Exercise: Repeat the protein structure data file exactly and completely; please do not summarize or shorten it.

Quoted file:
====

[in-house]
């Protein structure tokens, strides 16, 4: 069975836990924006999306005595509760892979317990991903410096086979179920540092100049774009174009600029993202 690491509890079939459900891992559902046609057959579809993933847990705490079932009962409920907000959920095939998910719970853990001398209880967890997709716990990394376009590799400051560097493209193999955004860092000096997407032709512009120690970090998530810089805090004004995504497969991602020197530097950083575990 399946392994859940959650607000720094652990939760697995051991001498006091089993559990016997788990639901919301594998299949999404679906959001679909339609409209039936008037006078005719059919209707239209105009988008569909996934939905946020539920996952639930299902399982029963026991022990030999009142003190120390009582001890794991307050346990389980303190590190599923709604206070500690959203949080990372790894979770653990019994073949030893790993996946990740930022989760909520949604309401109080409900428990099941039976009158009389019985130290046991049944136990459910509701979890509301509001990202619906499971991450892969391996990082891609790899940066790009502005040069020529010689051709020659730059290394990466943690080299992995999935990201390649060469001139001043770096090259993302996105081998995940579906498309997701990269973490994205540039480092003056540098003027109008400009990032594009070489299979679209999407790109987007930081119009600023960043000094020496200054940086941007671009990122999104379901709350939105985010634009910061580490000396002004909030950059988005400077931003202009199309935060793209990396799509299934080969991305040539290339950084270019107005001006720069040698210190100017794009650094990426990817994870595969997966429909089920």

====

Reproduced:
[in-house]
């Protein structure tokens, strides 16, 4: 069975836990924006999306005595509760892979317990991903410096086979179920540092100049774009174009600029993202 690491509890079939459900891992559902046609057959579809993933847990705490079932009962409920907000959920095939998910719970853990001398209880967890997709716990990394376009590799400051560097493209193999955004860092000096997407032709512009120690970090998530810089805090004004995504497969991602020197530097950083575990 399946392994859940959650607000720094652990939760697995051991001498006091089993559990016997788990639901919301594998299949999404679906959001679909339609409209039936008037006078005719059919209707239209105009988008569909996934939905946020539920996952639930299902399982029963026991022990030999009142003190120390009582001890794991307050346990389980303190590190599923709604206070500690959203949080990372790894979770653990019994073949030893790993996946990740930022989760909520949604309401109080409900428990099941039976009158009389019985130290046991049944136990459910509701979890509301509001990202619906499971991450892969391996990082891609790899940066790009502005040069020529010689051709020659730059290394990466943690080299992995999935990201390649060469001139001043770096090259993302996105081998995940579906498309997701990269973490994205540039480092003056540098003027109008400009990032594009070489299979679209999407790109987007930081119009600023960043000094020496200054940086941007671009990122999104379901709350939105985010634009910061580490000396002004909030950059988005400077931003202009199309935060793209990396799509299934080969991305040539290339950084270019107005001006720069040698210190100017794009650094990426990817994870595969997966429909089920």